Re "A dysfunctional death penalty" (Editorial series, Sept. 9-12): Incarcerating California's approximately 3700 life-without-parole inmates costs around $185 million a year. When adding the figures for processing these inmates through our justice system, we can conservatively estimate an annual expenditure of $250 million.
But if we reform our dysfunctional death penalty appeal process and switch to the one-drug cocktail, the enormous savings could be funneled to pre-school and public education in poverty stricken areas, which in turn would reduce the number of future sociopaths that are unleashed upon California.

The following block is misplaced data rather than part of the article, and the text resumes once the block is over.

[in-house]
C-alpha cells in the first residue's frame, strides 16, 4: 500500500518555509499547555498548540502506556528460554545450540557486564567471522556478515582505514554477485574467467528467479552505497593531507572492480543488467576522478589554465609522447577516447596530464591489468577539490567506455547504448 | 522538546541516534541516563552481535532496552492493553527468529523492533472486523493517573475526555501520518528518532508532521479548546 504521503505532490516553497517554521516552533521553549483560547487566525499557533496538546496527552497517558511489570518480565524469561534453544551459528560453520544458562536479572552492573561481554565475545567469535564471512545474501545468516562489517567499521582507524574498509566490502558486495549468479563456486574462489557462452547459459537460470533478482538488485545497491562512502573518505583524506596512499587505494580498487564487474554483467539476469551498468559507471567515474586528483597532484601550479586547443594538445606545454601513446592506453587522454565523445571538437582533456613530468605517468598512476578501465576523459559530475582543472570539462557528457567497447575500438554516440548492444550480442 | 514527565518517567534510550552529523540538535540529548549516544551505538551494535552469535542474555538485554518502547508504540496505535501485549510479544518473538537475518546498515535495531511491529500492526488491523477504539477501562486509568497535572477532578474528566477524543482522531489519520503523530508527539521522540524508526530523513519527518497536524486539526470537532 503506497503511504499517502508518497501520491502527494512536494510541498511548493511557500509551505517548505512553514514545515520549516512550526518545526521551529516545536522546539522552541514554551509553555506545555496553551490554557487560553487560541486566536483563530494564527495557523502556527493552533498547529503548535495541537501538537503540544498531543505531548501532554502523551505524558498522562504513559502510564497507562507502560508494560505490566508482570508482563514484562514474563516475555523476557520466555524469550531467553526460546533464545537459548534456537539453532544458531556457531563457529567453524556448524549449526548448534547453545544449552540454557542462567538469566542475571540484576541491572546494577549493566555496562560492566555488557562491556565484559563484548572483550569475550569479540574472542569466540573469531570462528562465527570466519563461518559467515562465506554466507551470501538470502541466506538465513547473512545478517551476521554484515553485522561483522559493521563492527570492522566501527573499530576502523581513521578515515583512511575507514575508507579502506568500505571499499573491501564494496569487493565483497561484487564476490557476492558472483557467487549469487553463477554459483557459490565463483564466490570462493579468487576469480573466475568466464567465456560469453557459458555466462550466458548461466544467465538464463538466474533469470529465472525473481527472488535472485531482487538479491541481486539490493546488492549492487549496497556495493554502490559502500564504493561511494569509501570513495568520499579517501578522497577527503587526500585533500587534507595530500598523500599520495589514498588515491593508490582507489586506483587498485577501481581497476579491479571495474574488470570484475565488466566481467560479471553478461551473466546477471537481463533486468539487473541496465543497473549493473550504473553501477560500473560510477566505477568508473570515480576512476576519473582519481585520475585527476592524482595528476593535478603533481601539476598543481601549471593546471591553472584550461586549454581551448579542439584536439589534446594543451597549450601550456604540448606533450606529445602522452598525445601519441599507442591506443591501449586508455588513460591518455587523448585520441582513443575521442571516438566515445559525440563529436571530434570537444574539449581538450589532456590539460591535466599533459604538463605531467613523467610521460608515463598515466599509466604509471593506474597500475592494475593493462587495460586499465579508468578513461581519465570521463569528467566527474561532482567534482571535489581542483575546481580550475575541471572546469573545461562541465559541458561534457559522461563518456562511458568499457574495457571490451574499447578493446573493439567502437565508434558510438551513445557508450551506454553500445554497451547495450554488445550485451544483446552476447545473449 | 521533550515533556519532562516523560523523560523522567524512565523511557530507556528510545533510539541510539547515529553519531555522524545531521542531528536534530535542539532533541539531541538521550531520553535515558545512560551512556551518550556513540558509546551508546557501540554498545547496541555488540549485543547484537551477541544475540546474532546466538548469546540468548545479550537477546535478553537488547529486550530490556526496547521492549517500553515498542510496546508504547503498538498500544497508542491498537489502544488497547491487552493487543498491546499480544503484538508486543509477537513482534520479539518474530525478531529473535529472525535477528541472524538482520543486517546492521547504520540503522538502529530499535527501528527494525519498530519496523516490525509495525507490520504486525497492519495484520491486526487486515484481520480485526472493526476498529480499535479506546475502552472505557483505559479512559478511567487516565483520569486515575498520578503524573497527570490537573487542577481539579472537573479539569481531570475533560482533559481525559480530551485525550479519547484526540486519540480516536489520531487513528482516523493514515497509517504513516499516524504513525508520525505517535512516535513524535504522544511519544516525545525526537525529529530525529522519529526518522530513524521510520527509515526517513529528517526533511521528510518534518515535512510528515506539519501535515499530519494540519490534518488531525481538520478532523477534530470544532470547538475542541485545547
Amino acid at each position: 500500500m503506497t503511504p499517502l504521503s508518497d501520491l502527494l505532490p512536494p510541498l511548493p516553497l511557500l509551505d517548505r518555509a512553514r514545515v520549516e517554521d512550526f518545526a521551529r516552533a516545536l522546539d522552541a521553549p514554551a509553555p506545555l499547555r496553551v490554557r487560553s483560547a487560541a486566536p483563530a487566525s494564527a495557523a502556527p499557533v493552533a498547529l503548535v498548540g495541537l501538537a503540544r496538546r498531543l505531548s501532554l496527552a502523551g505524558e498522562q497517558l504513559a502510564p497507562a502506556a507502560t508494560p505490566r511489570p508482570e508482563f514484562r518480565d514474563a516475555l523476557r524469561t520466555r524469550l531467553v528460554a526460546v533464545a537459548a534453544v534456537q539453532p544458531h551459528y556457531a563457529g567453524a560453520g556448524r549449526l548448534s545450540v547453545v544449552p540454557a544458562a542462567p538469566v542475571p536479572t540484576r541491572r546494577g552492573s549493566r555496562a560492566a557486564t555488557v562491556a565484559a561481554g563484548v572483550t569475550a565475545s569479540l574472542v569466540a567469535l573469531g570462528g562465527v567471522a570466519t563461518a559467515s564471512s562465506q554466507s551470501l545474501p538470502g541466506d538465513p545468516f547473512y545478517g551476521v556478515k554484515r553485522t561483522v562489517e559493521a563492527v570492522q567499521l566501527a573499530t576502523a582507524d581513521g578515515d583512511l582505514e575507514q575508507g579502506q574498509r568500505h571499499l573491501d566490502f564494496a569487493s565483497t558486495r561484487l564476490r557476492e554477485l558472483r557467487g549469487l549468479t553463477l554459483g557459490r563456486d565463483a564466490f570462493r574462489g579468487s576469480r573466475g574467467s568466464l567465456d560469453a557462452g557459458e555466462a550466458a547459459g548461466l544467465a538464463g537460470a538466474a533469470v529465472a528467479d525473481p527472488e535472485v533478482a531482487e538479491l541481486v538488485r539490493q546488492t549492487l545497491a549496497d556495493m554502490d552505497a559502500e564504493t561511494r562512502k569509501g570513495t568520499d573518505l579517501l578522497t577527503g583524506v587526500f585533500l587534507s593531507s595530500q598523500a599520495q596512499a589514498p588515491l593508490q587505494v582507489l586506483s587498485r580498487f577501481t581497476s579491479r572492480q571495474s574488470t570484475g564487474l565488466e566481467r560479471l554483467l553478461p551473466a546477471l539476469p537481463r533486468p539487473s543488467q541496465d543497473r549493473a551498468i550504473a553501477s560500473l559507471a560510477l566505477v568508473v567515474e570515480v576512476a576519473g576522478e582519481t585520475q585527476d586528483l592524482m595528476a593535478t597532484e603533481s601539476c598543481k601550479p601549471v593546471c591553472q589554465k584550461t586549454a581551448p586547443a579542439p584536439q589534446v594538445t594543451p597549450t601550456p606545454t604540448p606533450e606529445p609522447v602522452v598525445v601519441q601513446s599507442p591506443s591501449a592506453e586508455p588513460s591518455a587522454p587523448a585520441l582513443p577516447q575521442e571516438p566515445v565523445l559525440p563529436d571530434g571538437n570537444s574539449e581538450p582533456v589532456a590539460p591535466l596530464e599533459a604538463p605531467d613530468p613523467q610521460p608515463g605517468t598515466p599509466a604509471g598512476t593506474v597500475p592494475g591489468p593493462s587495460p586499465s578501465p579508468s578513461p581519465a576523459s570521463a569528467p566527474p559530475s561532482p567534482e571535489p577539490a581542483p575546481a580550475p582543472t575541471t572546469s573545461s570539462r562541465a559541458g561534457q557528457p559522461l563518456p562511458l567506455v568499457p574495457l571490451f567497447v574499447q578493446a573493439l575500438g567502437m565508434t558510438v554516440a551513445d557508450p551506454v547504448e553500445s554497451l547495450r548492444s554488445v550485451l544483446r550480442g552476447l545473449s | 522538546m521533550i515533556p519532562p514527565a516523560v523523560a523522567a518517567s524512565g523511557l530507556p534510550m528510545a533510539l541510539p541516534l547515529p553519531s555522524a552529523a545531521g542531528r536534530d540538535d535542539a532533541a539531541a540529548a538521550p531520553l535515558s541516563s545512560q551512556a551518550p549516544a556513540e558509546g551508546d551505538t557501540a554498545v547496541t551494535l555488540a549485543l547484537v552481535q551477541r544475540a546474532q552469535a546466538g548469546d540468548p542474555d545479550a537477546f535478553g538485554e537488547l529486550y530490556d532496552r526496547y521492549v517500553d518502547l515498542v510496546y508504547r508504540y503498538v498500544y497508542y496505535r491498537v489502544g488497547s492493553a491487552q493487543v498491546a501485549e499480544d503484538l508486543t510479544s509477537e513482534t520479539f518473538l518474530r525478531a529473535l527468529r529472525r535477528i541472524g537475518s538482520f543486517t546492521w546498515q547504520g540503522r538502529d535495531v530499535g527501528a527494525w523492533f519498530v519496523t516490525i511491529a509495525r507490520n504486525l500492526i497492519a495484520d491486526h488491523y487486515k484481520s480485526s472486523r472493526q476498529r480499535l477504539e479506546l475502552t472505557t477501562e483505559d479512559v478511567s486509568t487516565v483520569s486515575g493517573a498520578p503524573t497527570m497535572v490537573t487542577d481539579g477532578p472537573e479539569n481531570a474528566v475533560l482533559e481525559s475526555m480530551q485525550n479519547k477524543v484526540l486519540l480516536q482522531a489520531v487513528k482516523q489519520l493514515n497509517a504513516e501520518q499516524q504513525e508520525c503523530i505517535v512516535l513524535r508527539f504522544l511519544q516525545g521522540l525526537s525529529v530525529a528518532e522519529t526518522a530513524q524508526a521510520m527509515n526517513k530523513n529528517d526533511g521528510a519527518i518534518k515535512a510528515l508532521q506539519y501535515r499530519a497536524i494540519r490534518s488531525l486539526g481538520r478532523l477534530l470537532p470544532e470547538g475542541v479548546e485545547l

Because the sentence of life-without-parole is a statement that the inmate committed a heinous murder, cannot be rehabilitated and will always be a threat to society, it should be abolished. Instead, victims, their survivors, and society deserve the social and economic justice that would result from an expedient death penalty process. I urge my fellow Californians to vote "no" on proposition 34.
-- Paul Warrick, West Sacramento
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